Anyway, it was a week of wonderful teaching. Its theme was Deep Ecumenism, and there was much attention given to how we stand in dialogue and respect with other religious traditions. Many people repeated Reb Zalman’s view that Gaia, that this Earth, has many organs, and our traditions are those organs – each different, each essential to the wellbeing of the whole. There were interfaith workshops and panels. Rabbi Marcia Prager gave a beautiful teaching on the Lord’s Prayer, in which we tracked the source of each line to its source in the Hebrew psalms and liturgy, and realized just how Jewish “Our Father, who art in heaven, hallowed be thy name” is. Especially once you hear it in Aramaic: Avun dibishmaya, nitkadesh shmekh. And then you begin to appreciate Jesus the rabbi and liturgist, embedded in his time.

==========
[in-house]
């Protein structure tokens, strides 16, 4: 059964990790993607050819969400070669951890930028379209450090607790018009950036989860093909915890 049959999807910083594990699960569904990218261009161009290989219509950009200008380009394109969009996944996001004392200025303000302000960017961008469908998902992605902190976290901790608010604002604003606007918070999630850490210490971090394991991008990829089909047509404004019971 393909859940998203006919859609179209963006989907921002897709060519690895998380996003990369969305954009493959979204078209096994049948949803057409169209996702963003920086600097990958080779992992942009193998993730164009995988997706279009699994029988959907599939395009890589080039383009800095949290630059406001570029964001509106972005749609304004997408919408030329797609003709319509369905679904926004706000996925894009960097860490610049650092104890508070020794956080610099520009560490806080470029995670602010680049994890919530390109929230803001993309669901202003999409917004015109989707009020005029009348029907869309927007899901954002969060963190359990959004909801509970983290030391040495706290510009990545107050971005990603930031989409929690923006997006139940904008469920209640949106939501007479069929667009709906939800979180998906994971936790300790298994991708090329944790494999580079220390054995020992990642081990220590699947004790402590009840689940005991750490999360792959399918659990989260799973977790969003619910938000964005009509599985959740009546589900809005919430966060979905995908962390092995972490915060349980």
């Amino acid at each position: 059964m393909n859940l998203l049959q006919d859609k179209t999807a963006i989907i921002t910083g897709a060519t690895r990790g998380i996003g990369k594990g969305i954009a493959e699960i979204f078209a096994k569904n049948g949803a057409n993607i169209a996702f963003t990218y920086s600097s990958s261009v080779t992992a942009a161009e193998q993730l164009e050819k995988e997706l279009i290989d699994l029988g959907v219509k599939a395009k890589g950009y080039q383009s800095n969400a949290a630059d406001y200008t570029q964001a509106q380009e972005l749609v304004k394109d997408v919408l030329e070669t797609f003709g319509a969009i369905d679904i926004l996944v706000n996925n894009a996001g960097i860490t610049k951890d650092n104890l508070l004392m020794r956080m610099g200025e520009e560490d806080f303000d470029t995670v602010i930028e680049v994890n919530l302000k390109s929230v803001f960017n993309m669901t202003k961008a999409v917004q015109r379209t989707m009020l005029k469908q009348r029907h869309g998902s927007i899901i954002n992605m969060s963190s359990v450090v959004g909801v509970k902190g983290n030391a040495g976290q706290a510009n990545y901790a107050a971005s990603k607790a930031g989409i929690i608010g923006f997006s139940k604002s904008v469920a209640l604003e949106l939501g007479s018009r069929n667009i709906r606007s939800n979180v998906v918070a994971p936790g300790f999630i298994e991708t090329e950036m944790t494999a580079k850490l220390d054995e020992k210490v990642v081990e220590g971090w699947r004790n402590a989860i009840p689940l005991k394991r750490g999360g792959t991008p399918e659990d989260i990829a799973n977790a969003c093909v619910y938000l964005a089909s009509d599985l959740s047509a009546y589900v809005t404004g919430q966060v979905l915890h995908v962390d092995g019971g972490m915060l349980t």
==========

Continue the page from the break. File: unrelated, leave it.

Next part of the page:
There was much attention paid to how we relate to the Earth. Rabbi Art Green, the director of Hebrew College in Boston, shared a practice of his. Every day after davening he reads in B’reishit (Genesis) the story of the Creation of that day. For him, as it could be for us, it is an exercise in planetary awareness. So on Tuesdays his mind is always drawn to the waters of the planet. And on Thursdays to marine life and bird life. So that over the course of every week he invites into his consciousness everything that is at stake in our decisions in this world. He carries that awareness with him in his teaching and his learning and his conversations and his activism. It is a practice that keeps him from living in a bubble.